One of the Biggest Pitfalls of Charlotte Mason & How to Avoid It

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I have had this on my mind all week. Considering the fact that this is Thursday, and that I am a busy mama of five, the fact that I keep thinking about this for 4 consecutive days in a row, must mean I need to write this out. Typically when I talk or write about something, I am speaking to myself just as much. It’s not like I have this parenting thing all figured out.  So what has been on my heart? Books.

I am a bibliophile. That means I love book. I want more books. I have more books than I could every possibly read in my lifetime. But, I still want more books.

When I first started doing more read aloud with my children, I thought that the love of reading would come more naturally to them. I had read online articles on all the benefits of reading aloud to your children: establishing relationships, academic acceleration, sibling bonding, and more, just to name a few.
It was easy to pick out the books to assign and read aloud; you should always start with the classics right? The kind of ones that have excellent morals, with children that are everything we want in our own children. Here’s the clincher though, our children are not Elsie Dinsmores! Want an even more deep thought? It is not a book’s responsibility to train up our children!

It is like placing your children in the middle of a group of well-behaved children. Just because you do that, doesn’t mean they will become well-behaved children. I can’t tell you how many times parents assumed that because their children hang out with mine, that their children will become like mine. But it doesn’t work out that way. And neither does shoving good, even great literature, at children make them replicas of whatever character they are reading. It is all about the heart. Children are way smarter than we give them credit! They can read between the lines, even if we don’t know we have them to begin with.

Don’t get me wrong, as a mother of five children, I understand the constant demands, internal struggles, and uncertainty we face. We want a guarantee that our children are going to turn out well. And here is a book where the children did just that. I mean, have you ever read something that you are loving the characters, they are beautiful, sweet, spunky, caring, loving, all of that, and then at the end of the story they turn into a trashy, angry, bully kind of character? I certainly have never come across that in all my years of reading hundreds, if not thousands of books!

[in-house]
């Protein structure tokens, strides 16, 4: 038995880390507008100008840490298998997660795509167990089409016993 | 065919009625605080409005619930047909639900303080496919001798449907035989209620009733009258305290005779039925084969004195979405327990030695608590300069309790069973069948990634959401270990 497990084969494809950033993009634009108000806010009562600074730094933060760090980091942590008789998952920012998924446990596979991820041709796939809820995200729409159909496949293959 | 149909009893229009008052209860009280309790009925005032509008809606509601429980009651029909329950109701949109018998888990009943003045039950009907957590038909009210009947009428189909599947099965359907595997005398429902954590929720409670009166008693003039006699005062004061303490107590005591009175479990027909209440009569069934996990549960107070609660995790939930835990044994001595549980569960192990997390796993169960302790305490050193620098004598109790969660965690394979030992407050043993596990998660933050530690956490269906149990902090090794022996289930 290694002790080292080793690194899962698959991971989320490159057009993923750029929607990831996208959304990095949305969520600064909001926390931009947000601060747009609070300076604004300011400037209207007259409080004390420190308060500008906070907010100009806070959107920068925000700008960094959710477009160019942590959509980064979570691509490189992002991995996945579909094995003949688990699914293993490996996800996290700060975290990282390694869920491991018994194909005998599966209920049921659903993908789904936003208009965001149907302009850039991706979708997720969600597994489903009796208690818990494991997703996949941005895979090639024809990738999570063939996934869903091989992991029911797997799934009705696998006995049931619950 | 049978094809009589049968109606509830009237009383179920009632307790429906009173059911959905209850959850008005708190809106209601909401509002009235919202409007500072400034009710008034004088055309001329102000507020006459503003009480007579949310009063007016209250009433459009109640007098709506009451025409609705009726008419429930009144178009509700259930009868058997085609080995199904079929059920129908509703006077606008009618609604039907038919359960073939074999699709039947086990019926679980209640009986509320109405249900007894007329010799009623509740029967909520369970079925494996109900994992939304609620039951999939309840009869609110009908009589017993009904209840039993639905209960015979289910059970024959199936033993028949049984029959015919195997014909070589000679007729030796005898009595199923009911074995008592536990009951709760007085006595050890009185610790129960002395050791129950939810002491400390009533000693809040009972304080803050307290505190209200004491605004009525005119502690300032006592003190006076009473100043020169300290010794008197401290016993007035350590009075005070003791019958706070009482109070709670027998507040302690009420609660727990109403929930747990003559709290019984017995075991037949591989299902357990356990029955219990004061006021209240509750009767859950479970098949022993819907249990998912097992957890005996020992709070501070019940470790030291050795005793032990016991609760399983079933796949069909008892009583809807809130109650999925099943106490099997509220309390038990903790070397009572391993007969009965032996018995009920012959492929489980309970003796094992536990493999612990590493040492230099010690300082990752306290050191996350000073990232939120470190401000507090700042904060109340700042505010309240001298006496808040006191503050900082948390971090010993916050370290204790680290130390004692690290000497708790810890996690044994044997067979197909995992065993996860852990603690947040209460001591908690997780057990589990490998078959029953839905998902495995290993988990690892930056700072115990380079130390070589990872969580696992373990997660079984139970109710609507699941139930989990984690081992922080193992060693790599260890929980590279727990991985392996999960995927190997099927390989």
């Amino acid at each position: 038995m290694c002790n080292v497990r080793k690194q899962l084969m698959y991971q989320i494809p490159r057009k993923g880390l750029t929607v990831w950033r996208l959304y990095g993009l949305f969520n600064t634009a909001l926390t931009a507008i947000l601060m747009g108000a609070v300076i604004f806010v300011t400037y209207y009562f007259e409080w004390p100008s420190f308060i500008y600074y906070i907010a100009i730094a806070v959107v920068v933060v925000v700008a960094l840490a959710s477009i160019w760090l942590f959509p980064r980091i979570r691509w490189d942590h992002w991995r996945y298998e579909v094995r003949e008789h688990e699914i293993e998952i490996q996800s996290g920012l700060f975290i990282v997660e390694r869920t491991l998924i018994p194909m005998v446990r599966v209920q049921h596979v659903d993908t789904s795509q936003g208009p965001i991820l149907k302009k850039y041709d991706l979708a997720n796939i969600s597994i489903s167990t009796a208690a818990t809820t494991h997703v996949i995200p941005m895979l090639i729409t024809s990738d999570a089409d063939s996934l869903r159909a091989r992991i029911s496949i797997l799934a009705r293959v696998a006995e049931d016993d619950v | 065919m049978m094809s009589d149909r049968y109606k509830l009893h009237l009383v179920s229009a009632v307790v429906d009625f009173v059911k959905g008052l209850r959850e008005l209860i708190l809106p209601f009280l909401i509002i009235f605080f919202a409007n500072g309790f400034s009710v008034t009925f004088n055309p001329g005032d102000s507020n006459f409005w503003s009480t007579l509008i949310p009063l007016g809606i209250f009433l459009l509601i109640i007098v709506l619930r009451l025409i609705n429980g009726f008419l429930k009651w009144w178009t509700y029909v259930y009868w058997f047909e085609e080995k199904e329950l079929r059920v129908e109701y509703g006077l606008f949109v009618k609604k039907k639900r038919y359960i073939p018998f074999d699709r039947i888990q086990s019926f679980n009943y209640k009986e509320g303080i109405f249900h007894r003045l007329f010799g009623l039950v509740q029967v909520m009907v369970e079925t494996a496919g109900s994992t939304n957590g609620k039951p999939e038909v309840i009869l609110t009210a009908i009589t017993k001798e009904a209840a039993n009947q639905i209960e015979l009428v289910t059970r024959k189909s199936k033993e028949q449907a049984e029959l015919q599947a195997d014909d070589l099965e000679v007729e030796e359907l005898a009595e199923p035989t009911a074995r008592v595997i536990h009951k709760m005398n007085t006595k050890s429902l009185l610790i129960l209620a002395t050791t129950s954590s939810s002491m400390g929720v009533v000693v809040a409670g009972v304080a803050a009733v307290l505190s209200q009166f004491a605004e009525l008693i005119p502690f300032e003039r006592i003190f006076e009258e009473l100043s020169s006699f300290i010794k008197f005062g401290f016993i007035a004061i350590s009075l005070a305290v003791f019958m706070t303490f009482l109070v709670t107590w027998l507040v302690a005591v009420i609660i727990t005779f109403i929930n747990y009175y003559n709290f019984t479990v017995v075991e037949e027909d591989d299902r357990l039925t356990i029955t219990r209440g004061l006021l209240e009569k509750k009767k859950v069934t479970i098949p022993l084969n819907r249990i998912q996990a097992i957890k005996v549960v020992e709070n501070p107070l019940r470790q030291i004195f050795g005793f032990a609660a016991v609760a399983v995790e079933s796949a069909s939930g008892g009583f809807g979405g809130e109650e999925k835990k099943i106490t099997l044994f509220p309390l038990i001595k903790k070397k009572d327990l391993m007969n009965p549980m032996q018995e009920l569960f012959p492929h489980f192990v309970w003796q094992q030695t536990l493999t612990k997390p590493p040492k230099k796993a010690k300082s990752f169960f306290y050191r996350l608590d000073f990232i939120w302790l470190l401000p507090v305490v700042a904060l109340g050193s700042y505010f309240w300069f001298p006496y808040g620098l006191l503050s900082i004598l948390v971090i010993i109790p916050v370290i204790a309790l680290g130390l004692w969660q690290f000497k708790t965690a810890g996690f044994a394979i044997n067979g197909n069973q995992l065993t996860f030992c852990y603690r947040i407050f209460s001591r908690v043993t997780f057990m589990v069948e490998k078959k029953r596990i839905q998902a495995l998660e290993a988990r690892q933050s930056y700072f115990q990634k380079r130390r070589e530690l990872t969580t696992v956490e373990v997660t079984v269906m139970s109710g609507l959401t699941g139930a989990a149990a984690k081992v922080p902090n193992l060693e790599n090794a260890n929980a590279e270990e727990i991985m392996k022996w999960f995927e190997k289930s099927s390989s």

However, just reading great books are not going to do the work that you have been called upon to do. You are a living breathing human being. Your children are living and breathing as well. I know, shocker right? A book is a thing. It is not human. It is not a person. It has good ideas and moral. Just like, reading the Bible doesn’t make you a Christian. We have to build a relationship through communication, tears, training, and so forth, with our children. It isn’t done for us. We have to INVEST time, hardship, joy, sorrow, everything INTO our children. We have to do the hard thing sometimes and say “no” in order that we can more often say “yes!”.

This is definitely a struggle for me. When I see a weakness in my own area then I turn to a book that will fix it, correct? But, I can’t tell you the countless books I have read on being a patient and understanding mother, and I STILL struggle with patience with my children. Why? I repeat, a book is a tool, it is not a living thing.

So, use reading as a way to connect to your children and open discussions and learn about them. Reading Little House on Prairie will not produce homestead children. I read it and wanted my own farm, but my story is not my children’s. However, reading the Narnia series, can teach me that my children love adventure. Reading Encyclopedia Brown taught me that my children love spy (what child doesn’t?) and all these books teach me more and more about who they are. And we build on that, not just through books but through activities and life and field trips, and videos, and and and and!

So, to summarize everything, I want to really make you ponder on the why behind reading to your children. It is important to realize that a book does not take the place of you as a mother. You are still their mother and all that entails. All the blog posts, podcasts, and even books on what books made the authors a better mom, will not replace the fact that it takes application, dedication, and commitment (and a heavy dose of the Lord) to make a good mom. But do not think that its unattainable. Every person can be one. “I can do all things in Christ who gives me strength!”

That being said, who has read Honey for a Child’s Heart, By Gladys Hunt? Excellent book with many great book recommendations!

Honey for a Child's Heart

3 thoughts on “One of the Biggest Pitfalls of Charlotte Mason & How to Avoid It

  1. Pingback: An Organic Diet the Charlotte Mason Way

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